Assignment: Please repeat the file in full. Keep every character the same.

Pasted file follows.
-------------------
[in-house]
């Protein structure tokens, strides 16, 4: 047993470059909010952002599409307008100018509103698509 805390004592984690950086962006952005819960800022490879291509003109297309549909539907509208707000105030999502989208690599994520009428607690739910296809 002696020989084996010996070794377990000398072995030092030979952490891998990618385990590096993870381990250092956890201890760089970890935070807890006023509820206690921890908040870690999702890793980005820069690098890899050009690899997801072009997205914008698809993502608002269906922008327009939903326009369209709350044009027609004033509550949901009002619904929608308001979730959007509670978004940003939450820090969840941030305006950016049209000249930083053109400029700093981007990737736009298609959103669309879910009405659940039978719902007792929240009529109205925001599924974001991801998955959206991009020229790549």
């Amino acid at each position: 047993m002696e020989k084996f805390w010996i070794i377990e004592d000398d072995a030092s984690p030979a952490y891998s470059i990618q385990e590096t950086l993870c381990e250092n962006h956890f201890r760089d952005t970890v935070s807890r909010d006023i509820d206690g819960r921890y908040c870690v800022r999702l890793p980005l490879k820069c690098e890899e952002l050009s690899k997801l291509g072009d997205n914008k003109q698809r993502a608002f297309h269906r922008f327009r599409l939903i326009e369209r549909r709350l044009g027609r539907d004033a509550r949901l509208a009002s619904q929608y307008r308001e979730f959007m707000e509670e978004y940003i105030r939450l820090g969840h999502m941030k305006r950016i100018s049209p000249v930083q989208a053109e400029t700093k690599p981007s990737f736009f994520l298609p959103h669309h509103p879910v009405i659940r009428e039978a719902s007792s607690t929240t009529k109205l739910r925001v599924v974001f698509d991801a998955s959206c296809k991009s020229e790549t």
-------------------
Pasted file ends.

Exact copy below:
[in-house]
């Protein structure tokens, strides 16, 4: 047993470059909010952002599409307008100018509103698509 805390004592984690950086962006952005819960800022490879291509003109297309549909539907509208707000105030999502989208690599994520009428607690739910296809 002696020989084996010996070794377990000398072995030092030979952490891998990618385990590096993870381990250092956890201890760089970890935070807890006023509820206690921890908040870690999702890793980005820069690098890899050009690899997801072009997205914008698809993502608002269906922008327009939903326009369209709350044009027609004033509550949901009002619904929608308001979730959007509670978004940003939450820090969840941030305006950016049209000249930083053109400029700093981007990737736009298609959103669309879910009405659940039978719902007792929240009529109205925001599924974001991801998955959206991009020229790549």
């Amino acid at each position: 047993m002696e020989k084996f805390w010996i070794i377990e004592d000398d072995a030092s984690p030979a952490y891998s470059i990618q385990e590096t950086l993870c381990e250092n962006h956890f201890r760089d952005t970890v935070s807890r909010d006023i509820d206690g819960r921890y908040c870690v800022r999702l890793p980005l490879k820069c690098e890899e952002l050009s690899k997801l291509g072009d997205n914008k003109q698809r993502a608002f297309h269906r922008f327009r599409l939903i326009e369209r549909r709350l044009g027609r539907d004033a509550r949901l509208a009002s619904q929608y307008r308001e979730f959007m707000e509670e978004y940003i105030r939450l820090g969840h999502m941030k305006r950016i100018s049209p000249v930083q989208a053109e400029t700093k690599p981007s990737f736009f994520l298609p959103h669309h509103p879910v009405i659940r009428e039978a719902s007792s607690t929240t009529k109205l739910r925001v599924v974001f698509d991801a998955s959206c296809k991009s020229e790549t």